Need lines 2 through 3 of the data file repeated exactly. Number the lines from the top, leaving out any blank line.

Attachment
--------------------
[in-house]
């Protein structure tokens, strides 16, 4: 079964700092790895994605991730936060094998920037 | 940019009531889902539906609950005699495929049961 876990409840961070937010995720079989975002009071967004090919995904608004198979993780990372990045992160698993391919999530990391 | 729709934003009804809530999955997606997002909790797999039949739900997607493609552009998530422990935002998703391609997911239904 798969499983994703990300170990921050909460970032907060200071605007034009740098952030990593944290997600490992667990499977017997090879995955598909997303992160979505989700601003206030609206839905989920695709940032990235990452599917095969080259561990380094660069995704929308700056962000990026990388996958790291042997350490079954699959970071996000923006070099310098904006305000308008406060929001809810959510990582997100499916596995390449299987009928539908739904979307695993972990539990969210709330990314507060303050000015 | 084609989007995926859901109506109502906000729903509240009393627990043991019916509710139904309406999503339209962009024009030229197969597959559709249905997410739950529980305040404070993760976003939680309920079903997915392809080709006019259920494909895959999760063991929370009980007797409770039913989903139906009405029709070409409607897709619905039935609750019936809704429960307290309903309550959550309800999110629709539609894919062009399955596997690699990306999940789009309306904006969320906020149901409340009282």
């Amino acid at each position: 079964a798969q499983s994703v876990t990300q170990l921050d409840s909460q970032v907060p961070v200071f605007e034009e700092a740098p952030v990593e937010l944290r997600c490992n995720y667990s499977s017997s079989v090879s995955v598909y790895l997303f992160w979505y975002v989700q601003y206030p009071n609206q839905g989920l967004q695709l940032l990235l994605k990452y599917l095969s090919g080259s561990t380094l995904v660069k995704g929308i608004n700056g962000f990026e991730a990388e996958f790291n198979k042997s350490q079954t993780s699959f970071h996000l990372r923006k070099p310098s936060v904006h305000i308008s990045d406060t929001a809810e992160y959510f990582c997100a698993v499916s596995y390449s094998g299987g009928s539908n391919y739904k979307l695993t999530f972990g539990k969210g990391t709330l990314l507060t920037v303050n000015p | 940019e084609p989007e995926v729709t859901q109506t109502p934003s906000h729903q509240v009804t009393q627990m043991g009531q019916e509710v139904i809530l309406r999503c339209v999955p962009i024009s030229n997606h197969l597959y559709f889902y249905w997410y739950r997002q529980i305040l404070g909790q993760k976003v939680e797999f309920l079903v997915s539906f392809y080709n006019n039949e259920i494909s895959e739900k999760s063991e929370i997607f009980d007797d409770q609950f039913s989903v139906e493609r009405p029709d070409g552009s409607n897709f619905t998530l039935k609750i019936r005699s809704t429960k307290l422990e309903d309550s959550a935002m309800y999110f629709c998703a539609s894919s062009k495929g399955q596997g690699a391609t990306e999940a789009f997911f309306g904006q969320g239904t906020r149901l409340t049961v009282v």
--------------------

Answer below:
């Protein structure tokens, strides 16, 4: 079964700092790895994605991730936060094998920037 | 940019009531889902539906609950005699495929049961 876990409840961070937010995720079989975002009071967004090919995904608004198979993780990372990045992160698993391919999530990391 | 729709934003009804809530999955997606997002909790797999039949739900997607493609552009998530422990935002998703391609997911239904 798969499983994703990300170990921050909460970032907060200071605007034009740098952030990593944290997600490992667990499977017997090879995955598909997303992160979505989700601003206030609206839905989920695709940032990235990452599917095969080259561990380094660069995704929308700056962000990026990388996958790291042997350490079954699959970071996000923006070099310098904006305000308008406060929001809810959510990582997100499916596995390449299987009928539908739904979307695993972990539990969210709330990314507060303050000015 | 084609989007995926859901109506109502906000729903509240009393627990043991019916509710139904309406999503339209962009024009030229197969597959559709249905997410739950529980305040404070993760976003939680309920079903997915392809080709006019259920494909895959999760063991929370009980007797409770039913989903139906009405029709070409409607897709619905039935609750019936809704429960307290309903309550959550309800999110629709539609894919062009399955596997690699990306999940789009309306904006969320906020149901409340009282």
């Amino acid at each position: 079964a798969q499983s994703v876990t990300q170990l921050d409840s909460q970032v907060p961070v200071f605007e034009e700092a740098p952030v990593e937010l944290r997600c490992n995720y667990s499977s017997s079989v090879s995955v598909y790895l997303f992160w979505y975002v989700q601003y206030p009071n609206q839905g989920l967004q695709l940032l990235l994605k990452y599917l095969s090919g080259s561990t380094l995904v660069k995704g929308i608004n700056g962000f990026e991730a990388e996958f790291n198979k042997s350490q079954t993780s699959f970071h996000l990372r923006k070099p310098s936060v904006h305000i308008s990045d406060t929001a809810e992160y959510f990582c997100a698993v499916s596995y390449s094998g299987g009928s539908n391919y739904k979307l695993t999530f972990g539990k969210g990391t709330l990314l507060t920037v303050n000015p | 940019e084609p989007e995926v729709t859901q109506t109502p934003s906000h729903q509240v009804t009393q627990m043991g009531q019916e509710v139904i809530l309406r999503c339209v999955p962009i024009s030229n997606h197969l597959y559709f889902y249905w997410y739950r997002q529980i305040l404070g909790q993760k976003v939680e797999f309920l079903v997915s539906f392809y080709n006019n039949e259920i494909s895959e739900k999760s063991e929370i997607f009980d007797d409770q609950f039913s989903v139906e493609r009405p029709d070409g552009s409607n897709f619905t998530l039935k609750i019936r005699s809704t429960k307290l422990e309903d309550s959550a935002m309800y999110f629709c998703a539609s894919s062009k495929g399955q596997g690699a391609t990306e999940a789009f997911f309306g904006q969320g239904t906020r149901l409340t049961v009282v």